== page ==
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This is a follow up to my previous question.

Thanks to the advice there, I am planning to replace my existing double-pole breaker with a quadruplex breaker.

How do I determine that my panel can take the quadruplex breaker? My panel is Murray LC3040L and I'm looking at this Murray quadruplex breaker. Are those two compatible?

  • In my limited experience, unless you can find a manufacturer's document, you may just have to try it and see if it fits, returning it if it doesn't. – keshlam Jan 31 '16 at 22:50
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    @keshlam just FYI there are many cases where a breaker will fit and (probably) work fine but not be allowed by code because it isn't certified by the panel manufacturer. – DoxyLover Jan 31 '16 at 23:09
  • Good point, @doxylover. Some day I will need to replace my panel because finding legitimate breakers is getting difficult... – keshlam Jan 31 '16 at 23:57
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The breaker you picked should work fine. To determine it for sure, read the fine print on the label on the interior of the door panel. It should list a series of 10-20 types of breakers that are compatible with your panel. They are often 2 to 4 letter codes. The actual breaker models will be that code, and then a number.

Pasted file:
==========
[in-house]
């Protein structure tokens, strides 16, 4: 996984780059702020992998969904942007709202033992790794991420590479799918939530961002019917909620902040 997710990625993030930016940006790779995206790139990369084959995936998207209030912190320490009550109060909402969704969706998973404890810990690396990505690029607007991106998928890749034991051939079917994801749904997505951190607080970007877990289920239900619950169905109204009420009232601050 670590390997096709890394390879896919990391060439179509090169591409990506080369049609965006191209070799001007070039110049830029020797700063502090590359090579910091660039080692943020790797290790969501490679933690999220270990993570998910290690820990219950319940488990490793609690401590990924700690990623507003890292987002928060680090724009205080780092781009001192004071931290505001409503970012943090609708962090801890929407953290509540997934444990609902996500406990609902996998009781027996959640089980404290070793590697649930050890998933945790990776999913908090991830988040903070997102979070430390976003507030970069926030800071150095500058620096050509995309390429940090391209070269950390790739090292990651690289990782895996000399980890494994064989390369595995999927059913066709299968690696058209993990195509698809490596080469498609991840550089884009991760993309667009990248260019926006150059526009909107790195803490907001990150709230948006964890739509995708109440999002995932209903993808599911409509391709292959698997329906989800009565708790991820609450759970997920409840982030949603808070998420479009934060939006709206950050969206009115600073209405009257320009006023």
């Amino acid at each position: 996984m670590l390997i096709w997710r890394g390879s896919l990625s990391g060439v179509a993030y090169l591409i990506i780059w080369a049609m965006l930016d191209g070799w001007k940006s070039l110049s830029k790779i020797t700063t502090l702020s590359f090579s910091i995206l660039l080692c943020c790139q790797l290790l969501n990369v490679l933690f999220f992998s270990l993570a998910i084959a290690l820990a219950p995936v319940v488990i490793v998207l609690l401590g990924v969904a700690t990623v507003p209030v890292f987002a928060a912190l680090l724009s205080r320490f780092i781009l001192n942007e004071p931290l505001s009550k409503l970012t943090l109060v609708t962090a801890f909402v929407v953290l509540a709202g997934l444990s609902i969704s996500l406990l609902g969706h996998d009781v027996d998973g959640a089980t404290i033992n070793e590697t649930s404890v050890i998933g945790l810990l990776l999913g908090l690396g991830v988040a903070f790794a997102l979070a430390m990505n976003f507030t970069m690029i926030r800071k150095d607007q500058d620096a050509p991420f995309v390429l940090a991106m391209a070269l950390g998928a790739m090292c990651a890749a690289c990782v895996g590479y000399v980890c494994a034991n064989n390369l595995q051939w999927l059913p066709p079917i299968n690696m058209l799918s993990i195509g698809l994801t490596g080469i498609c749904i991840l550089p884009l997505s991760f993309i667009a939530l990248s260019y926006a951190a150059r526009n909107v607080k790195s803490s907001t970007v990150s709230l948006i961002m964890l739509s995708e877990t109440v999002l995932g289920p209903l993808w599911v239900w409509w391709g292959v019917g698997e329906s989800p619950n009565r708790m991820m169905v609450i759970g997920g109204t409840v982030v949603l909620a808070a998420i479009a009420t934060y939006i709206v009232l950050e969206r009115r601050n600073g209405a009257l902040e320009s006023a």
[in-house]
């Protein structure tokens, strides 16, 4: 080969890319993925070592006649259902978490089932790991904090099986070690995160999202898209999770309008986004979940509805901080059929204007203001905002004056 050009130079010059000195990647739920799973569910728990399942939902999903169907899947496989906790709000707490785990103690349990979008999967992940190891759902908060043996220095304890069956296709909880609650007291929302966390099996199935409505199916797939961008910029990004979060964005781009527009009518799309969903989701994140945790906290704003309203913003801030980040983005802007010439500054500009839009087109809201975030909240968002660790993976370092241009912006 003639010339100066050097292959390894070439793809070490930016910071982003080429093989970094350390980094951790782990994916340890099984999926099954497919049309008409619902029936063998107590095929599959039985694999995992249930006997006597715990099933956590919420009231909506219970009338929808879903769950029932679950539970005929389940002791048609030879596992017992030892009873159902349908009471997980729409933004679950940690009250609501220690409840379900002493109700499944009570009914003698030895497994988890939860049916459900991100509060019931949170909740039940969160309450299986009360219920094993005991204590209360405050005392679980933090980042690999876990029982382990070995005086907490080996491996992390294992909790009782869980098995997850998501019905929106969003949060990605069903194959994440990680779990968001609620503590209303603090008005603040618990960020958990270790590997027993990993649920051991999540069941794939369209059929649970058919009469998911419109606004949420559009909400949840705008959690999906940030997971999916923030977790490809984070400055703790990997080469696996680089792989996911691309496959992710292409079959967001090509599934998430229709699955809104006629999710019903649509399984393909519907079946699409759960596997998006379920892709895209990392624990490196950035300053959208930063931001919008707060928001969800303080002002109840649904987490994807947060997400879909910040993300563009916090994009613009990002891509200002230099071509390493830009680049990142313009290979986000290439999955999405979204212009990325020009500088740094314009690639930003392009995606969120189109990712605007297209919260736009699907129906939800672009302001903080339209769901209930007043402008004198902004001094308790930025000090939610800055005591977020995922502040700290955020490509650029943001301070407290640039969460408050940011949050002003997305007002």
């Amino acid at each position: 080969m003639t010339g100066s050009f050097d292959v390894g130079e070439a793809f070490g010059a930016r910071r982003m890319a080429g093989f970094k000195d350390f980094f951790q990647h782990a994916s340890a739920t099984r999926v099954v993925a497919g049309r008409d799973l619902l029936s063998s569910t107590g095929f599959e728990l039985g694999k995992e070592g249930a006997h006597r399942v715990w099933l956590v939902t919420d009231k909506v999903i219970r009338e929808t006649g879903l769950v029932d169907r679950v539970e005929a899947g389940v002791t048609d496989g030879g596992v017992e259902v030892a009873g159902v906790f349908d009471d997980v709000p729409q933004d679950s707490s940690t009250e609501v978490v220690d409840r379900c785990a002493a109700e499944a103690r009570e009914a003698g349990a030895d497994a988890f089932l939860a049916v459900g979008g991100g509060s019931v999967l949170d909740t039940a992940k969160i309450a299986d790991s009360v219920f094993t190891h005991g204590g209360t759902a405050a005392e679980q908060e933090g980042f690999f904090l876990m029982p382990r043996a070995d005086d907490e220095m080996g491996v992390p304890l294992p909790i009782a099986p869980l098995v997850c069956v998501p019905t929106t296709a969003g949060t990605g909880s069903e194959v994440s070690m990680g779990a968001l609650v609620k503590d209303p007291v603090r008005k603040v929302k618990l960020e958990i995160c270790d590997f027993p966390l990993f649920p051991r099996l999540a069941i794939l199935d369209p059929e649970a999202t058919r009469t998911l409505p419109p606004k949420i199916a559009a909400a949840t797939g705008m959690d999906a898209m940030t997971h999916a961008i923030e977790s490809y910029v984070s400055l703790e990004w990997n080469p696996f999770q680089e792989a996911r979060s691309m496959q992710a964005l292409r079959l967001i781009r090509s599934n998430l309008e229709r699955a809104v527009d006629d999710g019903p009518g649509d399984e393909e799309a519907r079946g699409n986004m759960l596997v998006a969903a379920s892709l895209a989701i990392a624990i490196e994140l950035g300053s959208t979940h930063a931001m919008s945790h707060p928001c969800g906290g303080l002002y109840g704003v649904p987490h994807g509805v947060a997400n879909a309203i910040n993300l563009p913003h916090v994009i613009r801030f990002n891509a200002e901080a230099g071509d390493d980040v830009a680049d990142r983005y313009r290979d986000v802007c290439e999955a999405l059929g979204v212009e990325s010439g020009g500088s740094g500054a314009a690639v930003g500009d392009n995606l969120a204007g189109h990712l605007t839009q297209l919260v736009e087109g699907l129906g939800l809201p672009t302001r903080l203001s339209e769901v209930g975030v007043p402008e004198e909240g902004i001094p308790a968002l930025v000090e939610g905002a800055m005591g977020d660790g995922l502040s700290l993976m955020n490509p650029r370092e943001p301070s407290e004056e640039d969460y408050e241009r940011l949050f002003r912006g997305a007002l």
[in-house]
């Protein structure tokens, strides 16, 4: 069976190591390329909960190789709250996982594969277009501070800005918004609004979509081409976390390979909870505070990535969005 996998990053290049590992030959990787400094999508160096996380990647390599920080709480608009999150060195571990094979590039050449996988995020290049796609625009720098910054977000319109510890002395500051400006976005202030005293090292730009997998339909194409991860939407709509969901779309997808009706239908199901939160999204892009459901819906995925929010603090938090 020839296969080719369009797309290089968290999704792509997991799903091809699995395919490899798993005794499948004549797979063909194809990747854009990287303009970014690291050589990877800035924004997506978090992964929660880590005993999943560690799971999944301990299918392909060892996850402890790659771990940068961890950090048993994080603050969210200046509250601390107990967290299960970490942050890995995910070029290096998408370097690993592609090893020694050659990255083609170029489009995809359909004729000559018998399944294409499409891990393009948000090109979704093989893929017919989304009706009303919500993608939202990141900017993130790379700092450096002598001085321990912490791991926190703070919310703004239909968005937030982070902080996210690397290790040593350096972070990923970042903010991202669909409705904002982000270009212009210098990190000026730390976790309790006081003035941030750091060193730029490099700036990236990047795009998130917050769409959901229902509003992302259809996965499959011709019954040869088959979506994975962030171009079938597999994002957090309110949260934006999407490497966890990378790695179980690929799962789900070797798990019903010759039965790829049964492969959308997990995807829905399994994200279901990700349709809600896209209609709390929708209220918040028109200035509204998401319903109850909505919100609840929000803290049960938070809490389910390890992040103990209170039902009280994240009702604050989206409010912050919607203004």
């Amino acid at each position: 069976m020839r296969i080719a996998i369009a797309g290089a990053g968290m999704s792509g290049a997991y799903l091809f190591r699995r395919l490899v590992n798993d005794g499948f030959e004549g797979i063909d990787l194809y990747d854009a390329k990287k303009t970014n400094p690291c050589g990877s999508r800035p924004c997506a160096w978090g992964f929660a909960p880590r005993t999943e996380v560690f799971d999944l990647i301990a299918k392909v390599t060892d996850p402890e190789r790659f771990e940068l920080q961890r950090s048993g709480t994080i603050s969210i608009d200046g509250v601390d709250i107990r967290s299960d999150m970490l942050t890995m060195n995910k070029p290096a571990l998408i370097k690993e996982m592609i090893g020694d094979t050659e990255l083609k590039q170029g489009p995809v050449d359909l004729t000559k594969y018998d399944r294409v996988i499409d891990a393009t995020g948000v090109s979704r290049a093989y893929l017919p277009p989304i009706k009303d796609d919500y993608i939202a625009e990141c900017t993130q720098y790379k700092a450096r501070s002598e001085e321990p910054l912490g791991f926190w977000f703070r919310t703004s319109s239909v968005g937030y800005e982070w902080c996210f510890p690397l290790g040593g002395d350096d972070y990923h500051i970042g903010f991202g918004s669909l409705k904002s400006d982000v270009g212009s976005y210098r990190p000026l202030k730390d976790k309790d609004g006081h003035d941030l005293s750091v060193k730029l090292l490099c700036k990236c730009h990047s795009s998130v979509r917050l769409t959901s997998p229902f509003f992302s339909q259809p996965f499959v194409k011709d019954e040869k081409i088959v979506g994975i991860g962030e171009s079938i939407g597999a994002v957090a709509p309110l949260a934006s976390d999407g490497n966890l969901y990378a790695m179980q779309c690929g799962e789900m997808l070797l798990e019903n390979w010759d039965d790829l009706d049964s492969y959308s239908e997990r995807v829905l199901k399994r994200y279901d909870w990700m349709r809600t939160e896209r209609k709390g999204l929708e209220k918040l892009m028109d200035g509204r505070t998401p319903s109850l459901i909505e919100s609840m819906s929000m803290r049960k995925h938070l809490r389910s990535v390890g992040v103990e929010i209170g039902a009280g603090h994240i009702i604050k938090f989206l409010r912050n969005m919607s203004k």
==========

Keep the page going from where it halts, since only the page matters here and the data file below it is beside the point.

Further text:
Duplex, Triplex, and Quadruplex breakers often have an incompatibility tab on them to prevent you from using them in some slots of your panel. This is called 'circuit limiting'. Your panel has 30 lots, and is "rated" for a maximum of 40 circuits. Thusly, only the bottom ten slots (five rows ) "permit" you to install a duplex, triplex, or quadruplex breaker. This practice is called CTL or circuit limiting.

You can either play along and use two of the five bottom rows. Or you can search for a "non-conforming" breaker. From Murray's product list, it's not clear that they make one. The tab could also be physically ripped out or cut. But of course that would violate code, and if you do it wrong, you could die. And that's no fun.

  • LOL I would have to agree with that no fun part. 😉 – ArchonOSX Feb 1 '16 at 21:07

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